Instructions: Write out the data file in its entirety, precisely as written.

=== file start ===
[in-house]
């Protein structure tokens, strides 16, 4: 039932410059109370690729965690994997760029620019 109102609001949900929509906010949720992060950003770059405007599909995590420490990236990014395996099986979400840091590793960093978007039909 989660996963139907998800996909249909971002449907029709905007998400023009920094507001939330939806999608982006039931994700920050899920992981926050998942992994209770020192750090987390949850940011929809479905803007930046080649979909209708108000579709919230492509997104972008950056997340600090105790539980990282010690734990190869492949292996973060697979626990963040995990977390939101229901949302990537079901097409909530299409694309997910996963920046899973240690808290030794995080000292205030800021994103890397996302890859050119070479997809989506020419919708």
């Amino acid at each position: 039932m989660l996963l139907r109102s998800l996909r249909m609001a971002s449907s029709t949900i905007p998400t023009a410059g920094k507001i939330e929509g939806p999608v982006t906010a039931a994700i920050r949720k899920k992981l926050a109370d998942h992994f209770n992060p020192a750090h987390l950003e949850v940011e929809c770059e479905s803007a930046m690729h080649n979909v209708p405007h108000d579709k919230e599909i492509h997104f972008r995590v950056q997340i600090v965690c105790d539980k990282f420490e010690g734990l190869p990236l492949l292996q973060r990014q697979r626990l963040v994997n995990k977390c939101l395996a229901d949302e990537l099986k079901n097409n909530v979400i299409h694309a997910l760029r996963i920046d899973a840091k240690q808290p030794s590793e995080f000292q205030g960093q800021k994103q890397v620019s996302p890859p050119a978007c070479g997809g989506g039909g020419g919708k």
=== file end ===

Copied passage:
[in-house]
């Protein structure tokens, strides 16, 4: 039932410059109370690729965690994997760029620019 109102609001949900929509906010949720992060950003770059405007599909995590420490990236990014395996099986979400840091590793960093978007039909 989660996963139907998800996909249909971002449907029709905007998400023009920094507001939330939806999608982006039931994700920050899920992981926050998942992994209770020192750090987390949850940011929809479905803007930046080649979909209708108000579709919230492509997104972008950056997340600090105790539980990282010690734990190869492949292996973060697979626990963040995990977390939101229901949302990537079901097409909530299409694309997910996963920046899973240690808290030794995080000292205030800021994103890397996302890859050119070479997809989506020419919708």
């Amino acid at each position: 039932m989660l996963l139907r109102s998800l996909r249909m609001a971002s449907s029709t949900i905007p998400t023009a410059g920094k507001i939330e929509g939806p999608v982006t906010a039931a994700i920050r949720k899920k992981l926050a109370d998942h992994f209770n992060p020192a750090h987390l950003e949850v940011e929809c770059e479905s803007a930046m690729h080649n979909v209708p405007h108000d579709k919230e599909i492509h997104f972008r995590v950056q997340i600090v965690c105790d539980k990282f420490e010690g734990l190869p990236l492949l292996q973060r990014q697979r626990l963040v994997n995990k977390c939101l395996a229901d949302e990537l099986k079901n097409n909530v979400i299409h694309a997910l760029r996963i920046d899973a840091k240690q808290p030794s590793e995080f000292q205030g960093q800021k994103q890397v620019s996302p890859p050119a978007c070479g997809g989506g039909g020419g919708k």